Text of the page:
Is This Millennial Composer the Next Mozart?
WHY YOU SHOULD CARE
Because some of the best classical musicians are getting away from concert halls.
By Libby Coleman
Outside, sorority sisters and fraternity brothers in neon-lettered T-shirts walk hand in hand past campus police officers. Inside, just a block away from the University of Southern California’s “Frat Row,” 22-year-old Tim Callobre is intently focused on his music. No Top 40 or bumping DJ beats here; Callobre’s music has landed him performances at the White House and Carnegie Hall. It’s classical stuff. High-minded to the T.
Often called a prodigy, Callobre is a big deal in the classical guitar world. His specialty is improvisational music, which means he knows chord progressions like the back of his hand and can be let loose to produce magic with the snap of a finger. He’s won his fair share of first-place prizes in national and international competitions. The winner of two Young Composer Awards from the American Society of Composers, Authors and Publishers, he was selected for an elite Los Angeles Philharmonic composition fellowship; you might have caught his tunes on NPR. Currently holding a coveted spot at USC’s illustrious Thornton School of Music, Callobre sits in an enviable spot. He’s already got — perhaps inevitable in LA — a feature-length credit and dozens of short-film compositions under his belt.
But Callobre doesn’t fit the bill of nerdy, studious classical musician (though a Google search shows he once did). Baby-faced — he definitely still gets carded on the regular — and sporting facial scruff, a black T-shirt, and dark-washed jeans, Callobre speaks calmly and slowly, with many a note-long “yeahhh” and frequent talk of meditation betraying his California roots. From the lime-cucumber-mint-infused water he offers me to the armadillo-skin charango he bought on Craigslist and has hanging on his wall, Callobre is decidedly hipster.
He wasn’t always a dedicated music geek. As a child, he ran through a series of piano teachers hand-picked by his parents; bored by classical music, he begged to try guitar when he was 4 years old. His parents said yes when he hit 7, but the classical stuff never went away. Instead, it stuck.
A talent for improvisation often goes hand in hand with making your own music — and Callobre was a veritable Mozart, beginning to compose at just 6 years old. At 11, he started to take classes with Grammy winner Bill Kanengiser. After Callobre had played for 10 seconds, Kanengiser recalls, “I almost fell over. He played with such mastery and incredible musicality.” Some years later, at college-picking time, Callobre chose USC, where Kanengiser is a professor and where Callobre was awarded the sole freshman faculty award (a full scholarship to a promising young music student). He started off as a triple major — in piano, guitar and composition programs — then dropped down to two, then one, then no specialties, graduating with a bachelor of arts in music, “the easiest music major you can have,” Callobre says, with a hint of rebellion, or maybe it’s a lurking slacker vibe.
Now, just a few blocks from his old campus digs, Callobre has itchy feet again. He has caught the movie bug and is seeking jobs in the film scoring world, where he’ll use his improvisational skills to compose the background music for big-screen productions. He’s in a good spot to pull it off, Kanengiser says, poised to meet the “movers and shakers” of the tough-to-crack industry.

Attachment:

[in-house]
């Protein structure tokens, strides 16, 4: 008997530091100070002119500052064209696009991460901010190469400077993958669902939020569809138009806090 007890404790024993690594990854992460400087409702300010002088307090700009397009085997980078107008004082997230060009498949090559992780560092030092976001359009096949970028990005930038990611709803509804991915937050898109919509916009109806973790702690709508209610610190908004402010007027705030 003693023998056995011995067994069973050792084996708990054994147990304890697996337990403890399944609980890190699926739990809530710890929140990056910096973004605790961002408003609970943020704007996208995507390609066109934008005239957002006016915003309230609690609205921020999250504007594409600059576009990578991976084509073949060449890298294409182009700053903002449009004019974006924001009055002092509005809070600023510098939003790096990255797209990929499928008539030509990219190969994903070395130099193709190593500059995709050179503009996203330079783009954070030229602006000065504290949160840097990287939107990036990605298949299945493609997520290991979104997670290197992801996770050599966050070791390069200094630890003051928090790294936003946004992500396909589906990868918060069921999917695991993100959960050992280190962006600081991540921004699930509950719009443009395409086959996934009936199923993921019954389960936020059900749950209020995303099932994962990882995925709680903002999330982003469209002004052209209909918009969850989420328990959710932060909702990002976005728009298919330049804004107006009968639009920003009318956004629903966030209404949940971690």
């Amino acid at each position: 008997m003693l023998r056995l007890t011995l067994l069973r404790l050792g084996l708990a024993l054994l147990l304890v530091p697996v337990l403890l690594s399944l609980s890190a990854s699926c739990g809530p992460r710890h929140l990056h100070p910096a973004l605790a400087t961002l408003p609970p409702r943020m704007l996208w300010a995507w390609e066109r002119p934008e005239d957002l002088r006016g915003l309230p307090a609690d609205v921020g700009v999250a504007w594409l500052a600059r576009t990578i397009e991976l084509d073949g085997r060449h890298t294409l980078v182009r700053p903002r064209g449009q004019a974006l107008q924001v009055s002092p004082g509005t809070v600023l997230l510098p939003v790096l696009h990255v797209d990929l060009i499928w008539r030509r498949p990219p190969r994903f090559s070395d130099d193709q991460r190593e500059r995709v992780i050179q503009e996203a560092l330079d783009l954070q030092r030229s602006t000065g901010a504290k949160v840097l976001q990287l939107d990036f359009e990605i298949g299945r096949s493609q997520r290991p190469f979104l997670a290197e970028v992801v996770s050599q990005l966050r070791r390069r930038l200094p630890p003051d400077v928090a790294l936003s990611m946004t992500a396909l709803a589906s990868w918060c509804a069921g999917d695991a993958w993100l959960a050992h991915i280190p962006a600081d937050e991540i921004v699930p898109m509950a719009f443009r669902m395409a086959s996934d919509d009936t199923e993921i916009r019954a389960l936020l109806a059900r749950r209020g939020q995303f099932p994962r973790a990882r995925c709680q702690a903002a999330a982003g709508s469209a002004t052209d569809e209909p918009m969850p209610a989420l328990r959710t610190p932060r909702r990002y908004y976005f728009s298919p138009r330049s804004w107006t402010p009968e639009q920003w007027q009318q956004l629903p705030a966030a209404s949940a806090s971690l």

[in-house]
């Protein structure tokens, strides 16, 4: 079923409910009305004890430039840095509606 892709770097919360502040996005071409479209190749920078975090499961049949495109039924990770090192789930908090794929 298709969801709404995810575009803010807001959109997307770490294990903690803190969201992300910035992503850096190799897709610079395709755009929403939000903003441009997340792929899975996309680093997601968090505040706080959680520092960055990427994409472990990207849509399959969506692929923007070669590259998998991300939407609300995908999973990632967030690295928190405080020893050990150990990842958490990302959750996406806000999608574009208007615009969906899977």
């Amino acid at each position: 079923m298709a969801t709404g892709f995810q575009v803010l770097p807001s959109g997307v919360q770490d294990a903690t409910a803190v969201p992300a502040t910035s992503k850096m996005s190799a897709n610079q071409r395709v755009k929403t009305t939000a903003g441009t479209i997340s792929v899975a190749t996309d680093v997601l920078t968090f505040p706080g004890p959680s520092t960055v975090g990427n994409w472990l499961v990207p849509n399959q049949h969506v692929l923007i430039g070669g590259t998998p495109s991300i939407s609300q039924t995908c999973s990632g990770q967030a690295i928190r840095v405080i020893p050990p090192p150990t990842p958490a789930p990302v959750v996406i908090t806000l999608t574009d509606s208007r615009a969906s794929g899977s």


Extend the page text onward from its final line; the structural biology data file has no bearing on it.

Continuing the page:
It’s a little ironic: Callobre will be moving out of the spotlight and into darkened corners. Like the awkward cousin at a family reunion, film composers are always there but rarely command much attention. (You can probably name John Williams and Ennio Morricone and … anyone else?) Yet music is a crucial movie element — it can make audiences love or hate a character, feel scared or moved. Doing the job well requires a rigorous, “deep music background,” says Alison Plante, acting chair of Berklee College of Music’s film scoring department.
Yet Callobre’s decision makes sense — he has an intense desire to create funkier, freer music, and scoring for the big screen allows for alternative instruments and the possibility to compose in any genre, from electronic dance music to classical. Callobre dislikes excessively intellectualized music; he prefers not thinking about music “as if it’s something that can be explained.” No mystical obfuscating here. And he doesn’t typically spend hours searching for inspiration in his head; instead, he uses a trick learned from Pulitzer Prize–winning composer Steven Stucky. First, write a random sentence; second, turn each letter in the sentence into a number. Then assign each number a random note. It forces your fingers to move, Callobre says.
Obviously, Callobre is eager to make waves. But, as his professor Bruce Broughton says, there are still “holes in his education.” Broughton mentions the time he played Callobre a bit of musical theater. Callobre couldn’t recognize the music, enough to horrify an expert, though he says that Callobre’s not the only student to have such a gap.
Despite the chill vibe, and the occasional missing musical reference, Callobre is a perfectionist. “I have a feverish need for everything to be in a particular way,” he says. He gets up and demonstrates how he spent the morning arranging his furniture just so. Then he sits back down and grabs his guitar, playing any notes that come to mind.